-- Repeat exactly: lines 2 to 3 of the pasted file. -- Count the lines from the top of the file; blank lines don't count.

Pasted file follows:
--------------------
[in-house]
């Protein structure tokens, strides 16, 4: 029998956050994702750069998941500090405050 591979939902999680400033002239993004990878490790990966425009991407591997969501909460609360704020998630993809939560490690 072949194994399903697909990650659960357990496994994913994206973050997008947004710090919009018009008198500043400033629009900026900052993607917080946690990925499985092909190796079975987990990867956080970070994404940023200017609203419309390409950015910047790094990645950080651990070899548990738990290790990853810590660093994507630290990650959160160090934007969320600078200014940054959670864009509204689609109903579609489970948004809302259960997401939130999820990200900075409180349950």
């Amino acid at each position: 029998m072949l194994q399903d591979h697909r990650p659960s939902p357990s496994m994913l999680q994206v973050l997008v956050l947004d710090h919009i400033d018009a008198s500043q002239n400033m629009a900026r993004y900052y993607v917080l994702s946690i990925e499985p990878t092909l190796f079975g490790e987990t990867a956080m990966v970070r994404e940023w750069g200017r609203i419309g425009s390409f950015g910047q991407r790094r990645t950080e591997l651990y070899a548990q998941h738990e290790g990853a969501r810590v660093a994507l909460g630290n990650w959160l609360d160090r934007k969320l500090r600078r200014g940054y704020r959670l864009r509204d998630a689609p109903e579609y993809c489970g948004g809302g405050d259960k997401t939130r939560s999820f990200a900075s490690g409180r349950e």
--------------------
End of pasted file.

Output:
């Protein structure tokens, strides 16, 4: 029998956050994702750069998941500090405050 591979939902999680400033002239993004990878490790990966425009991407591997969501909460609360704020998630993809939560490690 072949194994399903697909990650659960357990496994994913994206973050997008947004710090919009018009008198500043400033629009900026900052993607917080946690990925499985092909190796079975987990990867956080970070994404940023200017609203419309390409950015910047790094990645950080651990070899548990738990290790990853810590660093994507630290990650959160160090934007969320600078200014940054959670864009509204689609109903579609489970948004809302259960997401939130999820990200900075409180349950």
């Amino acid at each position: 029998m072949l194994q399903d591979h697909r990650p659960s939902p357990s496994m994913l999680q994206v973050l997008v956050l947004d710090h919009i400033d018009a008198s500043q002239n400033m629009a900026r993004y900052y993607v917080l994702s946690i990925e499985p990878t092909l190796f079975g490790e987990t990867a956080m990966v970070r994404e940023w750069g200017r609203i419309g425009s390409f950015g910047q991407r790094r990645t950080e591997l651990y070899a548990q998941h738990e290790g990853a969501r810590v660093a994507l909460g630290n990650w959160l609360d160090r934007k969320l500090r600078r200014g940054y704020r959670l864009r509204d998630a689609p109903e579609y993809c489970g948004g809302g405050d259960k997401t939130r939560s999820f990200a900075s490690g409180r349950e």